From Dry to Sweet, and Red to White
As reflected by the numerous wine producing regions in Italy, the Wine PocketList
contains ratings of Italian wine from virtually every one of the 20 Italian
growing regions, including sweet, dry, red, white and sparkling. The Italian
wines in our reviews run the full range, equally weighted with $30 Nebbiolo
and Barbera and $15 and under Merlot, Dolcetto and Sangiovese. However the high
quality of Italian wines is evident in the fact that no wine reviewed (in a
recent Wine PocketList search) with a retail price of higher than $16 had ratings
lower than an A-. And though the majority of Italian wine in the "bargain"
category of under $10 is B+, several A- wine reviews appear here as well.
Primarily a red wine producer (with many wonderful, affordable whites), the
main Italian wine growing regions are Piedmont in the northwest (Barolo, Barbaresco),
Tuscany in north-central Italy (Chianti, Montepulciano, Brunello di Montalcino),
and Veneto in northeastern Italy, the third largest wine-producing region (Soave,
Bardolino, Amarone and Valpolicella). But despite being one of the world's biggest
producers of wine (along with France, they produce two-thirds of the world's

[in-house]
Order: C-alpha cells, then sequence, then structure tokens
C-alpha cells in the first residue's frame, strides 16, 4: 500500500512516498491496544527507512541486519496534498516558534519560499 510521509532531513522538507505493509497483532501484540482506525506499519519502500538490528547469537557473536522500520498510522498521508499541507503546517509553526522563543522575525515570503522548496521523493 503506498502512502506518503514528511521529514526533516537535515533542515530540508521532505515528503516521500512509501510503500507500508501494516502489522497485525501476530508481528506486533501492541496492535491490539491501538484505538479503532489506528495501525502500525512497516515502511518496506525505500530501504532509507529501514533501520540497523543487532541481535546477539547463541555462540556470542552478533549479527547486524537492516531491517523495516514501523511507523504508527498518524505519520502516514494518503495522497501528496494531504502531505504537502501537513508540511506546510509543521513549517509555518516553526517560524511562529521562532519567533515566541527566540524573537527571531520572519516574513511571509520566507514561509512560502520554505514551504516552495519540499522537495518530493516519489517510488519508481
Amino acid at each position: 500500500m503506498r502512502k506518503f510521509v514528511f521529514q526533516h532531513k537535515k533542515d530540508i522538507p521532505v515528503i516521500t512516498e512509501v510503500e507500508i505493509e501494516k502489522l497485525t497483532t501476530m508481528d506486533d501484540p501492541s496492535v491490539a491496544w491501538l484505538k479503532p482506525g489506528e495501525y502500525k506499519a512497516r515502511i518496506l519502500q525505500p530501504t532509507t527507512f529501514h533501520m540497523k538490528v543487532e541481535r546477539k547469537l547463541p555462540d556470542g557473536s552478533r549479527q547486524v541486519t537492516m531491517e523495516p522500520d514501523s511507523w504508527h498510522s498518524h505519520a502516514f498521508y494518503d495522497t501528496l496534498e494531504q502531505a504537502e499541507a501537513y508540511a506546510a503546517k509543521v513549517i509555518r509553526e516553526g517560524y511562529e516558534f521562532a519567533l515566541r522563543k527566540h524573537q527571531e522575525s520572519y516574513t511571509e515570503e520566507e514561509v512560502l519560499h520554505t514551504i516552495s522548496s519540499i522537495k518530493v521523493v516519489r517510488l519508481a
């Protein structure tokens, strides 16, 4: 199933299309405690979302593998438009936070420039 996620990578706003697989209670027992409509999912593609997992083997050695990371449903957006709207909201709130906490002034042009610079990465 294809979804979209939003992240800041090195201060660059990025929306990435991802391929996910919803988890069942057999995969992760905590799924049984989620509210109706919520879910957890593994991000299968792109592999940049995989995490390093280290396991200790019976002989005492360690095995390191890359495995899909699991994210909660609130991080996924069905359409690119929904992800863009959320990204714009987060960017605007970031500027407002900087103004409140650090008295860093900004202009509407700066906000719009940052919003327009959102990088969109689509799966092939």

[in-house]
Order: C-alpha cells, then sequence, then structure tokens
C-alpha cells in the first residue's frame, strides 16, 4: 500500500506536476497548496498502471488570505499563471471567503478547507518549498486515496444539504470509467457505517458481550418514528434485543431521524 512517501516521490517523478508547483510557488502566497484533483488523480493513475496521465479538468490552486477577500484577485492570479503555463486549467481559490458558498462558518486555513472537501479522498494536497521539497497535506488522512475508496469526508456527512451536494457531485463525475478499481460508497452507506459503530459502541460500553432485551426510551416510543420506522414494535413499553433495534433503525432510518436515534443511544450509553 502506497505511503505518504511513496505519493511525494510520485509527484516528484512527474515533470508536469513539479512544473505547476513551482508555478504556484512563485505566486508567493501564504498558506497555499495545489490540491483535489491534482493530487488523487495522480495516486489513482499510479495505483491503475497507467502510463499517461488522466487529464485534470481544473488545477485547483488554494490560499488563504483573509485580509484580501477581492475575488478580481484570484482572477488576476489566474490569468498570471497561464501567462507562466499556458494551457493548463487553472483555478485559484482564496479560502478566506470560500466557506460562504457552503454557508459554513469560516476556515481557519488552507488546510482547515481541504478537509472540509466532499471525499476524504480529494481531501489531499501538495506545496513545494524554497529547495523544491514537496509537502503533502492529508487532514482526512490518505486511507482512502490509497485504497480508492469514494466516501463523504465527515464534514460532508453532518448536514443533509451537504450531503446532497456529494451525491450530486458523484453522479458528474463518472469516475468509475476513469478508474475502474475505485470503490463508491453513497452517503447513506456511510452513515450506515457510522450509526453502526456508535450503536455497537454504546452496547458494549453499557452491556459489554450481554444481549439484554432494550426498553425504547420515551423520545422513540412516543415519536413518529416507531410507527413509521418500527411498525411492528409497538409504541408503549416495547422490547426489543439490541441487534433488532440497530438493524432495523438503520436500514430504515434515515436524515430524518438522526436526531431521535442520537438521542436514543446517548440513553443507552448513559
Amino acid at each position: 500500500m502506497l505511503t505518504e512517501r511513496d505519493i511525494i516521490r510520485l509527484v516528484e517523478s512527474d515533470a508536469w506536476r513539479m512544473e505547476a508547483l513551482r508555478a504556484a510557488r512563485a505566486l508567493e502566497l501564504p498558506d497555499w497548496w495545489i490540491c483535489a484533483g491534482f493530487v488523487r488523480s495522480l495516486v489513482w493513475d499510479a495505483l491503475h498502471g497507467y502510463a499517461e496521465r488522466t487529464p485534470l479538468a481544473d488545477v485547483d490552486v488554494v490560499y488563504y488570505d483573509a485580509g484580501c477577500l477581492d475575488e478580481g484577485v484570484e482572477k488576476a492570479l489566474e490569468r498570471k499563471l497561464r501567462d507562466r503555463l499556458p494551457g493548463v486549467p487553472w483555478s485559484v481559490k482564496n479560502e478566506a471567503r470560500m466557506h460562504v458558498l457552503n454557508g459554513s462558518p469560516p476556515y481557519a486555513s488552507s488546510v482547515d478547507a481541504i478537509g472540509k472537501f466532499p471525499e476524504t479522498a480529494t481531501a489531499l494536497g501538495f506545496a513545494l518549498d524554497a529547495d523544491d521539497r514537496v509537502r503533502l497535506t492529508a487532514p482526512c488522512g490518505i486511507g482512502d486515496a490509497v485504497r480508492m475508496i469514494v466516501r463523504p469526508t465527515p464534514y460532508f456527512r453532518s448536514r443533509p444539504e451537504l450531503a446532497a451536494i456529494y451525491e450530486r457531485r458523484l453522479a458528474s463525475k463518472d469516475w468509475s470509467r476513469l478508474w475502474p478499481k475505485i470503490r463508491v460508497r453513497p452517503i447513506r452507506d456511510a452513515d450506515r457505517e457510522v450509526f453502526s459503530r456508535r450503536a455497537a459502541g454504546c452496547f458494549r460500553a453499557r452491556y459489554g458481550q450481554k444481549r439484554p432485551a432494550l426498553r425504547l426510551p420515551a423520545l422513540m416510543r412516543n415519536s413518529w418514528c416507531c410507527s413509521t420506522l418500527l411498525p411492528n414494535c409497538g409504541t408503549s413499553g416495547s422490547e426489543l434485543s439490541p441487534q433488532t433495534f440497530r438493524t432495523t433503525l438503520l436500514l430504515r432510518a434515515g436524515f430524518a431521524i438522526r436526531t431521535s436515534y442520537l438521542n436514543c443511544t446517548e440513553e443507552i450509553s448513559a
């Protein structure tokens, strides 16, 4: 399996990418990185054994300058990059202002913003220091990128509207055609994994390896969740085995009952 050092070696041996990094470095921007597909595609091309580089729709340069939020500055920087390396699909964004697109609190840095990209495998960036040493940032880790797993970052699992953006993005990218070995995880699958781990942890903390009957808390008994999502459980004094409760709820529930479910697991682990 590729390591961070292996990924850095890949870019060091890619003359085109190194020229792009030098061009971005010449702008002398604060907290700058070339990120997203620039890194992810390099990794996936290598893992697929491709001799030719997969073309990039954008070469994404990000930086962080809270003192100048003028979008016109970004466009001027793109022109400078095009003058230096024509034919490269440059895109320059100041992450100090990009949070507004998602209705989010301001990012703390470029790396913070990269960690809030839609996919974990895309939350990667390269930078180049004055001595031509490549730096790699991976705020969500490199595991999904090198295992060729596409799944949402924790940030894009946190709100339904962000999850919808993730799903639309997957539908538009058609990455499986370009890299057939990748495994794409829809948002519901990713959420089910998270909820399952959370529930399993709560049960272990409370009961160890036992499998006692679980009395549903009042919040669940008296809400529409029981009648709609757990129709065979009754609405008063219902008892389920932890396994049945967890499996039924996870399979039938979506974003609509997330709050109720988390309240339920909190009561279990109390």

wine), Italy only exports about a quarter of her wine.
Uniquely Italian Wines
Many Italian wines are produced with native grape varieties that aren't as familiar
to the International wine market. Varietals such as Nebbiolo, Vernaccia and
Trebbiano are little seen outside Italy (though many of these imported gems
can be found on the Wine PocketList!). Other traditional Italian varieties such
as Barbera, Pinot Grigio and Sangiovese are now gaining broader awareness and
recognition in other countries.
Ranging from the coast the foothills, the variety of soils and climates in
Italy's wine producing regions ensure an incredible range of wines. From Chianti,
dry red wines that are usually best five to eight years after the vintage, typically
Sangiovese, to the fresh, white Vernaccia, best enjoyed young, (both amply represented
in the Wine PocketList) Italian wines offer something for every wine lover.
>>More Straight Talk Features